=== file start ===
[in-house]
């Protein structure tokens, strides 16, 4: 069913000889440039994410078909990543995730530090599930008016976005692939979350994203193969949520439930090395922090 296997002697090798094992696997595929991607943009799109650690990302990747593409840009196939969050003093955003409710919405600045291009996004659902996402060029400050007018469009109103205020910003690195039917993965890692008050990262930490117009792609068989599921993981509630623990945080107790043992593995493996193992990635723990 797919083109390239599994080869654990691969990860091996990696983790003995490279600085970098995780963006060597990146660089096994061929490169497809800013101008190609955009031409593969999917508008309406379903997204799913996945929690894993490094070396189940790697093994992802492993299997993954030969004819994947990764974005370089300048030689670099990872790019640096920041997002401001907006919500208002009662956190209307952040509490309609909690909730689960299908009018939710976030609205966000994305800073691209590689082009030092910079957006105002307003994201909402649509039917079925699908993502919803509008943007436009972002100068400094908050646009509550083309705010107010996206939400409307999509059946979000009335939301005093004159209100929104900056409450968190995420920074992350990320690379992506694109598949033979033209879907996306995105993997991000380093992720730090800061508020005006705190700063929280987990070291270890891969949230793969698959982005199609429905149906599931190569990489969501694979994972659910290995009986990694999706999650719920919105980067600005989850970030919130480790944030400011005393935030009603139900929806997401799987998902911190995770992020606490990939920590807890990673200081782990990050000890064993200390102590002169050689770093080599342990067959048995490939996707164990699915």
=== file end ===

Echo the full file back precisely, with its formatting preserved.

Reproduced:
[in-house]
């Protein structure tokens, strides 16, 4: 069913000889440039994410078909990543995730530090599930008016976005692939979350994203193969949520439930090395922090 296997002697090798094992696997595929991607943009799109650690990302990747593409840009196939969050003093955003409710919405600045291009996004659902996402060029400050007018469009109103205020910003690195039917993965890692008050990262930490117009792609068989599921993981509630623990945080107790043992593995493996193992990635723990 797919083109390239599994080869654990691969990860091996990696983790003995490279600085970098995780963006060597990146660089096994061929490169497809800013101008190609955009031409593969999917508008309406379903997204799913996945929690894993490094070396189940790697093994992802492993299997993954030969004819994947990764974005370089300048030689670099990872790019640096920041997002401001907006919500208002009662956190209307952040509490309609909690909730689960299908009018939710976030609205966000994305800073691209590689082009030092910079957006105002307003994201909402649509039917079925699908993502919803509008943007436009972002100068400094908050646009509550083309705010107010996206939400409307999509059946979000009335939301005093004159209100929104900056409450968190995420920074992350990320690379992506694109598949033979033209879907996306995105993997991000380093992720730090800061508020005006705190700063929280987990070291270890891969949230793969698959982005199609429905149906599931190569990489969501694979994972659910290995009986990694999706999650719920919105980067600005989850970030919130480790944030400011005393935030009603139900929806997401799987998902911190995770992020606490990939920590807890990673200081782990990050000890064993200390102590002169050689770093080599342990067959048995490939996707164990699915």